HomeCommentaryWhat is this thing called 'Paschal Mystery'?

What is this thing called ‘Paschal Mystery’?

Today, Palm Sunday, the whole church starts to commemorate what it calls the “Paschal Mystery”.

What does it actually mean? The Tagalog version taken from Spanish does not help to make it clearer, “Misteryo Paskwal.” It only makes it more complicated.

In simple language, it means the commemoration of “the suffering, death, and resurrection of Jesus”. The main thought in people’s minds is that Jesus died for our sins; we are saved because of his death and resurrection. These are canned answers which we merely repeat from the catechism. But what does this actually mean in concrete?

During one of those hot summer months years ago, a co-seminarian who lived in the city asked if he could accompany me to my rural hometown for a few weeks of vacation. It was also the time when the sineguelas (Spanish plum) trees had shed their leaves before the small fruits appeared on their fragile branches. The city boy commented to the farmer whose field we visited: “Oh, it must really be hot here. Everything is dry. Even the sineguelas are dying.”

The farmer was so polite; he did not reply. But when my seminarian classmate had walked a bit farther, the farmer whispered to me: “I pity these city boys. They do not know that the sineguelas have to shed all their leaves before they bear fruit. Boys like him need to stay here a bit longer to understand.”

What the farmer said is but a parallel metaphor of what the gospel has long proclaimed: “Unless a grain of wheat falls to the earth and dies, it remains only a simple grain but if it dies, it yields a rich harvest” (John 12:24). And only those who have been in the farm for quite some time know that this is the natural rhythm of life itself – of sineguelas leaves, of wheat grains and of human lives.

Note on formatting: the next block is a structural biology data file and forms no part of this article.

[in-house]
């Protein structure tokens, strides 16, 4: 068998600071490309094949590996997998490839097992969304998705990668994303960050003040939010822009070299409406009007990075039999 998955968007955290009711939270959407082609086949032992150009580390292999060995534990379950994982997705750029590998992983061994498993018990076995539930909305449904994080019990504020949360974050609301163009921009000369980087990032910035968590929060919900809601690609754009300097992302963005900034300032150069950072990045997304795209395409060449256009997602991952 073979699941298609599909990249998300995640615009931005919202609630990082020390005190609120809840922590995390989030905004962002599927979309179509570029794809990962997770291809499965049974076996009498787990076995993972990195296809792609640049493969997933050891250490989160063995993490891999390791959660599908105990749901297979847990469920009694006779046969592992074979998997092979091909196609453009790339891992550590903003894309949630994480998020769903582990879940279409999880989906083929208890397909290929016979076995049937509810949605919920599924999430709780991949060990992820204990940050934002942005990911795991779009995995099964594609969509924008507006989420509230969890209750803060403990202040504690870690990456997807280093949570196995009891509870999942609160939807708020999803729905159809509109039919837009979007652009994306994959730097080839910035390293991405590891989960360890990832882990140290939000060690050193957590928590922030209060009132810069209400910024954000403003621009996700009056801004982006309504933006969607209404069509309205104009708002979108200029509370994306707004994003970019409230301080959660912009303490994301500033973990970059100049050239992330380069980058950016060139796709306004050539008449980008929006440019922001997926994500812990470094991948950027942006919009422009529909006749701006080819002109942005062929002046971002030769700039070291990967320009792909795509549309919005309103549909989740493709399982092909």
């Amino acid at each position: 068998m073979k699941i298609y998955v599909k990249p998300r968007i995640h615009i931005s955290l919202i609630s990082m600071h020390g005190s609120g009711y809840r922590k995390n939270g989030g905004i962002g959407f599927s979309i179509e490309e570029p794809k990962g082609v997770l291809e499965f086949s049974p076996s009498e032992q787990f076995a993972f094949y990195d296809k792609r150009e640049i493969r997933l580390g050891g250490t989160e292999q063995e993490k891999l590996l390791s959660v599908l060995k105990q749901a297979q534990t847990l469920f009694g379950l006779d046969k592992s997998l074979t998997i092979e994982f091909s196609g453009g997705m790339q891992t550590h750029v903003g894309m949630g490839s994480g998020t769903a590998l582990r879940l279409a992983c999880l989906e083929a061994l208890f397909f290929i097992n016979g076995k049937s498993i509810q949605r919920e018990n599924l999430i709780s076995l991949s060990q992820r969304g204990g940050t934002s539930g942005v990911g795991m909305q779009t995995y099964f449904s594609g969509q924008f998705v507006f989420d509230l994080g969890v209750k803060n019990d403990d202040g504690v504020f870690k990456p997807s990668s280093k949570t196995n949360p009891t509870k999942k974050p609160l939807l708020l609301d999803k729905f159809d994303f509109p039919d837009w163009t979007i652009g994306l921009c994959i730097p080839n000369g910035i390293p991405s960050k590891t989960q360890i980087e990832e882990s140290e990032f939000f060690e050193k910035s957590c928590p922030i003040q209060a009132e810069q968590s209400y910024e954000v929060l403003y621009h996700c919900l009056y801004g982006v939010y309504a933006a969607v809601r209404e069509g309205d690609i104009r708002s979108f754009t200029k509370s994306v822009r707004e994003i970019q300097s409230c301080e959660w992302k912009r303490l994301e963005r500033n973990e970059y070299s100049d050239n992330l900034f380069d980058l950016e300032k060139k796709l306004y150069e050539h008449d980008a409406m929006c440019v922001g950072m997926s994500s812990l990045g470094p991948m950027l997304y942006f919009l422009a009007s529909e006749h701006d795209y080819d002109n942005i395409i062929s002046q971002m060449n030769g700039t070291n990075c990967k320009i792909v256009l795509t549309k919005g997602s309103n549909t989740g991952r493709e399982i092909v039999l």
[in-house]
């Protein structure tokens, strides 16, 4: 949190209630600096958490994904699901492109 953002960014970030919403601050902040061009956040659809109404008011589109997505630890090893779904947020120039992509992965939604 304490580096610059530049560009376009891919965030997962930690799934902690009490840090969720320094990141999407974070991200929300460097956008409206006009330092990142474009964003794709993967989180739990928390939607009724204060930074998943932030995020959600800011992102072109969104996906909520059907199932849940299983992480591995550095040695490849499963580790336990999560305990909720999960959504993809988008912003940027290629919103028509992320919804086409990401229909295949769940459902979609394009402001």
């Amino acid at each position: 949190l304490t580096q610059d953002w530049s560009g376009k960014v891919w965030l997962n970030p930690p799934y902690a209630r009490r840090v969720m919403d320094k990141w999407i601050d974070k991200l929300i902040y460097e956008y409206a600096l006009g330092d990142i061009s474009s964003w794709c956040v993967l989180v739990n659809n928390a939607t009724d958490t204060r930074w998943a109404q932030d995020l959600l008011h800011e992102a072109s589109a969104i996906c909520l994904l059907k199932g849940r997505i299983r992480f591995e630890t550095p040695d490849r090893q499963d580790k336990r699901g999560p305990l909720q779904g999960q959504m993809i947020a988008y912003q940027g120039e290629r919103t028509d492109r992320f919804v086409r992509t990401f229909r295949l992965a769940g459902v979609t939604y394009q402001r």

There is a difficult word that preachers, catechists, and theologians talk about but do not explain quite successfully: “paschal mystery”. One old lady asked me: “Father, ano nga yong buong pangalan noong Pascal na sinabi mo kanina? Parang may apeldiyo pa yon. Ano nga ang apelyido noon?” I answered: “Mystery”. “Ah yon nga,” she replied.

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But it was the simple farmer who explained it to me quite clearly that day.

Living the Paschal Mystery starts with one’s encounter with Jesus. In the event of his resurrection, the disciples began reflecting on the significance of his passion, death, and resurrection.

Why did he have to suffer and die in the first place? How were they to make sense of his otherwise senseless death? How shall they understand the news that some women and men disciples talked and ate with him after his death? What meaning and consequences do all these events have for their lives, they asked.

The same questions continue to be asked until today. In the following days, I would like to outline some major frameworks with which Christian theology has tried to answer the same question throughout the centuries.

With this, we hope to give meaning to the events we commemorate in the following days.

Father Daniel Franklin Pilario, C.M., is the President of Adamson University in Manila. He is a theologian, professor, and pastor of an urban poor community on the outskirts of the Philippine capital. He is also Vincentian Chair for Social Justice at St. John’s University in New York.

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